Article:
CHIANG MAI, Thailand — A Thai court has accepted the final possible request to extend the appeal deadline for two Burmese migrant workers sentenced to death for the murder of a pair of British backpackers on Thailand’s Koh Tao island in 2014.
The court accepted the request from the Lawyers Council of Thailand on Tuesday, moving the deadline to May 23, said Aung Myo Thant, a lawyer for an investigation team formed by the Burmese Embassy in Bangkok.
“We have requested an extension for the appeal deadline because we have not yet finished gathering all the information we need for the case. We will continue gathering information since the request has now been accepted. But the court has warned that this is the last time [that such a request would be granted],” Aung Myo Thant told The Irrawaddy.
This is the fourth time the lawyers, acting on behalf of the convicted Burmese migrant workers, have requested an extension since the initial one-month deadline to appeal their verdict, which expired on Jan. 24.
On March 25, members of the Lawyers Council of Thailand and the Burmese Embassy investigation team went to the prison where Win Zaw Htun and Zaw Lin are being held to collect information, but the interpreter was denied access to the prison, thereby delaying the process and prompting lawyers to request an extension for the appeal deadline.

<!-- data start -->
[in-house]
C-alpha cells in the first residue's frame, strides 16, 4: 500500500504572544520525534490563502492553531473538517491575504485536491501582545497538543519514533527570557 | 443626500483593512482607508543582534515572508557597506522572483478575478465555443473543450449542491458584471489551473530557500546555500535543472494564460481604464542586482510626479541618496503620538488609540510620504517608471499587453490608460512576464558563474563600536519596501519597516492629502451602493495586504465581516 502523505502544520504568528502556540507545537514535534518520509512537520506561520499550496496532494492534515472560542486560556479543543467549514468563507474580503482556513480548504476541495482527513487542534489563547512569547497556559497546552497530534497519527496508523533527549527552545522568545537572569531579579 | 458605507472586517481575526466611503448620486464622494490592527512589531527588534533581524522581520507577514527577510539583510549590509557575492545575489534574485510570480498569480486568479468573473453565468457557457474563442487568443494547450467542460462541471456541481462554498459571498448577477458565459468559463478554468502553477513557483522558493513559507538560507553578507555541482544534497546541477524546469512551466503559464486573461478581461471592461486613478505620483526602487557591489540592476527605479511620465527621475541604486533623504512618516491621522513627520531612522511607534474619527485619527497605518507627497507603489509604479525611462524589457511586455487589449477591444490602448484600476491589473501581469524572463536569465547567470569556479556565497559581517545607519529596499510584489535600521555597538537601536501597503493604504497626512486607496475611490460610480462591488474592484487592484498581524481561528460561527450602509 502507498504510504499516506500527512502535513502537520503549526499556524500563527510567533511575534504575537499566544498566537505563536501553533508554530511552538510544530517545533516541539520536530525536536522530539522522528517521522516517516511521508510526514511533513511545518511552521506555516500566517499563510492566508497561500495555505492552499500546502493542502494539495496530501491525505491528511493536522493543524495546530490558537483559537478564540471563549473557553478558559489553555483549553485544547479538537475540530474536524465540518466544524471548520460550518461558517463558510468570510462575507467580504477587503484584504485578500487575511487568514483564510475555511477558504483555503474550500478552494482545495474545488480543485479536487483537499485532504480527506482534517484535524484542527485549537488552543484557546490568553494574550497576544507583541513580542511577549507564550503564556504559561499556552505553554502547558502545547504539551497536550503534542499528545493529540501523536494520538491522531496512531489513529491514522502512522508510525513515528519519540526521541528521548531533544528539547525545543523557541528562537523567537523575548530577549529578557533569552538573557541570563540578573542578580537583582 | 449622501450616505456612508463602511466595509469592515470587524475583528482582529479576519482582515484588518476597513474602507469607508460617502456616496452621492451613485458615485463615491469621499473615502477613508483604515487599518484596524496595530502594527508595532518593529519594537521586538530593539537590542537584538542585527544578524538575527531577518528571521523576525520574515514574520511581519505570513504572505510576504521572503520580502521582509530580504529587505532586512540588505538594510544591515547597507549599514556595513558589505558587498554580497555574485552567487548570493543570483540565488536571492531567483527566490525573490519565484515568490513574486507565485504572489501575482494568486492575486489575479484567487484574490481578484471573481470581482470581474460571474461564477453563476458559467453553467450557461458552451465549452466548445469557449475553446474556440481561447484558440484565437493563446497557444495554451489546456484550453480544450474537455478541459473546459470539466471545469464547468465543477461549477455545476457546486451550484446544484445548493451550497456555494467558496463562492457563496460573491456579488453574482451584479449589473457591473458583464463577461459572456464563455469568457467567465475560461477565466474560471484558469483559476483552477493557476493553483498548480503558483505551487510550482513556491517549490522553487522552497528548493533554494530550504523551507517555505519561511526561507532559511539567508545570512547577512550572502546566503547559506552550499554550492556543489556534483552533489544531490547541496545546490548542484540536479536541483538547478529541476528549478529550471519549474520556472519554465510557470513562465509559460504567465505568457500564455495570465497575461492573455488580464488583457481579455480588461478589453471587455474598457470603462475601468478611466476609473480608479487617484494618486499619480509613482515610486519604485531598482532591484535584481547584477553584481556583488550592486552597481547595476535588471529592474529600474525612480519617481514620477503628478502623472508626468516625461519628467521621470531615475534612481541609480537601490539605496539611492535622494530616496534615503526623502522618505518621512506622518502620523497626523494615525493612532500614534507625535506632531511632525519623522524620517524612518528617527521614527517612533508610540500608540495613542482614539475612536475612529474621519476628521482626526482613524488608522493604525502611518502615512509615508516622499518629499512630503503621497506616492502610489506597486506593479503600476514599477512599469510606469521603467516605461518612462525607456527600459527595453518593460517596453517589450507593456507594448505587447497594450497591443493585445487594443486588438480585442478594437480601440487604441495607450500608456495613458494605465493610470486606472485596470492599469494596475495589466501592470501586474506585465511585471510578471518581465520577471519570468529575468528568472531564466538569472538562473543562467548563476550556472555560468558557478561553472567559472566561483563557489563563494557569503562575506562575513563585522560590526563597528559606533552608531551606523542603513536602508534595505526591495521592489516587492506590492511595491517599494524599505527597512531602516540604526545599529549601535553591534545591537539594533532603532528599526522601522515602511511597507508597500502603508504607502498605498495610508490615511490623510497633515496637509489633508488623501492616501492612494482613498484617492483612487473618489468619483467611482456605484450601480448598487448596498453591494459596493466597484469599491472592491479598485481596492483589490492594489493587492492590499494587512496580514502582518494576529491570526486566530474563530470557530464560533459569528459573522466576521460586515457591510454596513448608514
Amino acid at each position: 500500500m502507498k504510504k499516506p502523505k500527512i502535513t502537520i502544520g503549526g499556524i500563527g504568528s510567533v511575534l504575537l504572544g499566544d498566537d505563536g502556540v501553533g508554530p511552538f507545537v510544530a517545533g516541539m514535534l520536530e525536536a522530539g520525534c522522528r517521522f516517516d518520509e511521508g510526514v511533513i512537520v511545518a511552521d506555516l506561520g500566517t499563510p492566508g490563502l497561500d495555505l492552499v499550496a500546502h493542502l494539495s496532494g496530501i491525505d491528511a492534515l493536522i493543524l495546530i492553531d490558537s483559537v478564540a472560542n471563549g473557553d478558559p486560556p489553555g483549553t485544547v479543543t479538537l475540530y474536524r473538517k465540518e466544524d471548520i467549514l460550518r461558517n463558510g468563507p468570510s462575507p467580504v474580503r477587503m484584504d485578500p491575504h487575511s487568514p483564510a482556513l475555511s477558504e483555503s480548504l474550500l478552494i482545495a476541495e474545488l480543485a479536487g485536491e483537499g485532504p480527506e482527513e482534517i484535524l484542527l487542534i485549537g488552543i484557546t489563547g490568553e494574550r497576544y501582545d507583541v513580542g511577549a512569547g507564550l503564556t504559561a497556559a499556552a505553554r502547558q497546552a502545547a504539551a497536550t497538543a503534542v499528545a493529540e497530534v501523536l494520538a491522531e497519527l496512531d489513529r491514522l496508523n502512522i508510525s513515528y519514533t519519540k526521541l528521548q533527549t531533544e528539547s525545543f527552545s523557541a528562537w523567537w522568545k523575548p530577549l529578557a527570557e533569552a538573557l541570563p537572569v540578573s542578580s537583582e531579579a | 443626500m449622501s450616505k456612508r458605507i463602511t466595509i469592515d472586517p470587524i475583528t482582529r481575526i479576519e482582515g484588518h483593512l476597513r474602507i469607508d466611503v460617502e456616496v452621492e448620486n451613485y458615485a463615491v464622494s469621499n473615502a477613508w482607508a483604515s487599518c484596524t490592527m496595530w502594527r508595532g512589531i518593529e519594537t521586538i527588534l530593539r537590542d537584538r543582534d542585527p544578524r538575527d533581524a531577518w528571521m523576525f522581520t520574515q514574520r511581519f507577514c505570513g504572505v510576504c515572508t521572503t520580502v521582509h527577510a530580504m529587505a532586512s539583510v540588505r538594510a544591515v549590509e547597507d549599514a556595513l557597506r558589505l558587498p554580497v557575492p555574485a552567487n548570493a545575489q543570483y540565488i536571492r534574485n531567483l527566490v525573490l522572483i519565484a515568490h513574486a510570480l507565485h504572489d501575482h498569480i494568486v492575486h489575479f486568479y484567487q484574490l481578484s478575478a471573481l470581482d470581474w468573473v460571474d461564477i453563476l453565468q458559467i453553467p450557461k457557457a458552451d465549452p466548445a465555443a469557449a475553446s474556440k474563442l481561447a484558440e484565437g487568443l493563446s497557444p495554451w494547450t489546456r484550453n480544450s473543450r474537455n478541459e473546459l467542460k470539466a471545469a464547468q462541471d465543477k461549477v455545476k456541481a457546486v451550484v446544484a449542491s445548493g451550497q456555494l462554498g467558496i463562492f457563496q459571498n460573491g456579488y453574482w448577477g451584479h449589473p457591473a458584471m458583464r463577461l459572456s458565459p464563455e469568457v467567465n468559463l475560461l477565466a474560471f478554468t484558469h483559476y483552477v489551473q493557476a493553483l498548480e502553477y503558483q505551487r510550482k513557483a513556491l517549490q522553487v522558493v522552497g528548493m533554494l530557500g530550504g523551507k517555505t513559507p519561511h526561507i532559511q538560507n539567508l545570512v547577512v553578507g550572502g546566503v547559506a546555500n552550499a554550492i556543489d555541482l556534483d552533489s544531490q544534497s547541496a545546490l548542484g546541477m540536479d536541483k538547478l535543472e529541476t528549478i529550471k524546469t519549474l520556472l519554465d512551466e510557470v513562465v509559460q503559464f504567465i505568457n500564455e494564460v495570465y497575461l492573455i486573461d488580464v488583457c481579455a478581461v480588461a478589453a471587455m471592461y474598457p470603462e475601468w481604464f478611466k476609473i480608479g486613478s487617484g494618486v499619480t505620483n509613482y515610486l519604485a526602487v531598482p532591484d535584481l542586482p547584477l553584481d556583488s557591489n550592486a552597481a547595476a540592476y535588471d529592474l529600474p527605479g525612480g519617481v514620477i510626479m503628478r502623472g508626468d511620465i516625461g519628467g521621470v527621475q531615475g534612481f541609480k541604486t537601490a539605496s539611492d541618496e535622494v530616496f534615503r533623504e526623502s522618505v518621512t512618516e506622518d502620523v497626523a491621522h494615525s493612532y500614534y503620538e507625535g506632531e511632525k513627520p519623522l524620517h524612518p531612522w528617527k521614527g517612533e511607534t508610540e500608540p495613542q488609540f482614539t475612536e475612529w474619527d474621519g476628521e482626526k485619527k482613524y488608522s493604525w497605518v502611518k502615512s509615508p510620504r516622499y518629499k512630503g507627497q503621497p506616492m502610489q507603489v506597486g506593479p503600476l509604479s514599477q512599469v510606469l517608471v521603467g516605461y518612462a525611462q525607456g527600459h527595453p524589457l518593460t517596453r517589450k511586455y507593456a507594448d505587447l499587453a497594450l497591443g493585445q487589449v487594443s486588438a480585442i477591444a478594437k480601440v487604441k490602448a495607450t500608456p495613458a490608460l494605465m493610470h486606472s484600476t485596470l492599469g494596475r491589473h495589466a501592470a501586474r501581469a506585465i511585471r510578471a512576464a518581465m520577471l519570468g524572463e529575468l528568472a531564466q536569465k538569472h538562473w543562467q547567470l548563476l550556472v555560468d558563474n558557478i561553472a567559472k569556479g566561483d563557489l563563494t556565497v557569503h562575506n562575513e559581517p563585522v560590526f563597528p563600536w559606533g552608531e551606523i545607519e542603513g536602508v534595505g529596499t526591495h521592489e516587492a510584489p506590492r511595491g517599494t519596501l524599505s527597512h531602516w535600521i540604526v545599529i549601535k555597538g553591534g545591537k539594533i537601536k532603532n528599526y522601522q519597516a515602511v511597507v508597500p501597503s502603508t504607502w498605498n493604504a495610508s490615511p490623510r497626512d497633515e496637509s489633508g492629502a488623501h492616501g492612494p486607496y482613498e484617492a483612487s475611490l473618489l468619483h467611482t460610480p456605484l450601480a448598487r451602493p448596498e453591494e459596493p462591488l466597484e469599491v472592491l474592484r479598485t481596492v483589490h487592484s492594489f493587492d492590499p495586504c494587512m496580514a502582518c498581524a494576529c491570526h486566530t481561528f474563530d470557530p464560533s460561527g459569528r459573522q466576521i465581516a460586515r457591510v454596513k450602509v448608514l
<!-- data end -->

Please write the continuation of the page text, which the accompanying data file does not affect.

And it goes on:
“Lawyers were allowed to see the two men, but the interpreter was not,” said Aung Myo Thant, adding that this was “legally wrong.”
“The defendants are Burmese, and the members of the Lawyers Council of Thailand are unable to communicate with them directly without an interpreter,” Aung Myo Thant said, while noting that the two appellants appeared to be in good health.
A court in Koh Samui sentenced Win Zaw Htun and Zaw Lin, both 22, to death on Dec. 24, 2015, for allegedly killing two British backpackers, David Miller, 24, and Hannah Witheridge, 23, on the island of Koh Tao. The murder occurred in September 2014.
The subsequent investigation by Thai authorities has been plagued by claims of malfeasance, including evidentiary irregularities and claims by the defendants that they were tortured while in detention.